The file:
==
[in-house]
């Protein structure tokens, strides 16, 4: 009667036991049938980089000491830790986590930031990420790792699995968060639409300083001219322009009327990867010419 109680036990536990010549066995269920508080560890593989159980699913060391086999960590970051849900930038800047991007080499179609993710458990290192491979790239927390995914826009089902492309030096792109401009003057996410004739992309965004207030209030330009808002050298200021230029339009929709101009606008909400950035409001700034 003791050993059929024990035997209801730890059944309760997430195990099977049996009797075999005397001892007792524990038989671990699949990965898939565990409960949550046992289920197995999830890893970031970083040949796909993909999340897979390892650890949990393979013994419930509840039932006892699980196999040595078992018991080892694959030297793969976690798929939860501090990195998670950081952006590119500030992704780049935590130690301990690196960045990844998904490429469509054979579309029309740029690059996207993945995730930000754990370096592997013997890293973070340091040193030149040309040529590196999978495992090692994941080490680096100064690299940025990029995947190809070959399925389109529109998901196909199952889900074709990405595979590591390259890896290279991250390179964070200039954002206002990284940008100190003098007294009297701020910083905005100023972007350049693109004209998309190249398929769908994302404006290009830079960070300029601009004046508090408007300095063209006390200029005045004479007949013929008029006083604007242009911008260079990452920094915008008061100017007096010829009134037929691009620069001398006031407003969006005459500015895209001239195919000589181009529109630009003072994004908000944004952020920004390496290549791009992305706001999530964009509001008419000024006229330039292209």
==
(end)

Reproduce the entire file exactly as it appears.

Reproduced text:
[in-house]
């Protein structure tokens, strides 16, 4: 009667036991049938980089000491830790986590930031990420790792699995968060639409300083001219322009009327990867010419 109680036990536990010549066995269920508080560890593989159980699913060391086999960590970051849900930038800047991007080499179609993710458990290192491979790239927390995914826009089902492309030096792109401009003057996410004739992309965004207030209030330009808002050298200021230029339009929709101009606008909400950035409001700034 003791050993059929024990035997209801730890059944309760997430195990099977049996009797075999005397001892007792524990038989671990699949990965898939565990409960949550046992289920197995999830890893970031970083040949796909993909999340897979390892650890949990393979013994419930509840039932006892699980196999040595078992018991080892694959030297793969976690798929939860501090990195998670950081952006590119500030992704780049935590130690301990690196960045990844998904490429469509054979579309029309740029690059996207993945995730930000754990370096592997013997890293973070340091040193030149040309040529590196999978495992090692994941080490680096100064690299940025990029995947190809070959399925389109529109998901196909199952889900074709990405595979590591390259890896290279991250390179964070200039954002206002990284940008100190003098007294009297701020910083905005100023972007350049693109004209998309190249398929769908994302404006290009830079960070300029601009004046508090408007300095063209006390200029005045004479007949013929008029006083604007242009911008260079990452920094915008008061100017007096010829009134037929691009620069001398006031407003969006005459500015895209001239195919000589181009529109630009003072994004908000944004952020920004390496290549791009992305706001999530964009509001008419000024006229330039292209």